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Timeline 35 - 120

b.Ignatius. His letters to churches and to Polycarp are widely quoted in the early church
The Jewish persecution of Christians in Rome becomes so disruptive that the Jews are expelled from the city
b. Papias, Bishop of Hierapolis in Asia Minor. "He was a man of long ago and the disciple of one 'John' and a companion of Polycarp," according to Irenaeus
Emperor Nero (reign 54–68) blames the fire that destroys much of Rome on the Christians. He persecutes the church ruthlessly, and uses Christians as candles to light his garden. It is likely that both Peter and Paul were executed during this persecution
Head of  Nero, Wikimedia Commons

Head of Nero, from an oversized statue, about 2.40 m height.

b. Polycarp, in Smyrna. He was a strong defender of the faith in Asia Minor combating the Marcionites and the Valentinians. Irenaeus reported that Polycarp had communication with John the Apostle and 'others who had seen the Lord'
81 - 96
Reign of Domitian. As Emperor, he persecuted both Jews and Christians
c. 96 - 101
d. Clement of Rome. He wrote influential epistles to Corinth
Martyrdom of St. Clement by Bernardino Fungai, between 1498 and 1501.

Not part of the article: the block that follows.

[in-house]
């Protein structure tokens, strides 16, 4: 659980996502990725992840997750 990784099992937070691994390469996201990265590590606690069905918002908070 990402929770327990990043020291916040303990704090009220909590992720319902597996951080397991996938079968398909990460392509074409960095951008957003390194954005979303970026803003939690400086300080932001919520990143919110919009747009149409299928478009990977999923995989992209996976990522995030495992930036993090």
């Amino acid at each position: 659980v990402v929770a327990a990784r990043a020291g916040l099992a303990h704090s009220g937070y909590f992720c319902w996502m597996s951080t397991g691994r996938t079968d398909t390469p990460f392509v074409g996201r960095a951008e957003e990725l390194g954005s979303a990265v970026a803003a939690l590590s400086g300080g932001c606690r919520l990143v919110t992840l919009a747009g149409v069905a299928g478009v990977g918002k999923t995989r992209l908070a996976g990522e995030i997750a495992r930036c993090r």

According to tradition, Clement was martyred by drowning with an anchor. He is associated with anchors in art, and is often depicted in Papal garb, because he was a very early bishop of Rome.

98 - 117
Reign of Trajan. Trajan eventually instituted a policy toward Christians that staid in effect until the time of Aurelius. His policy was not to seek Christians out, but if they were brought before the authorities they were to be punished, usually executed, for being Christians
By the end of the first century it is possible to document congregations in almost every city that Paul visited on his three missionary journeys. There are also a few churches in Egypt and along the coast of Northern Africa
Ignatius led to Rome and martyred
b. Ireneaus, the first great Catholic theologian and author of Against Heresies, a treatise against the gnostics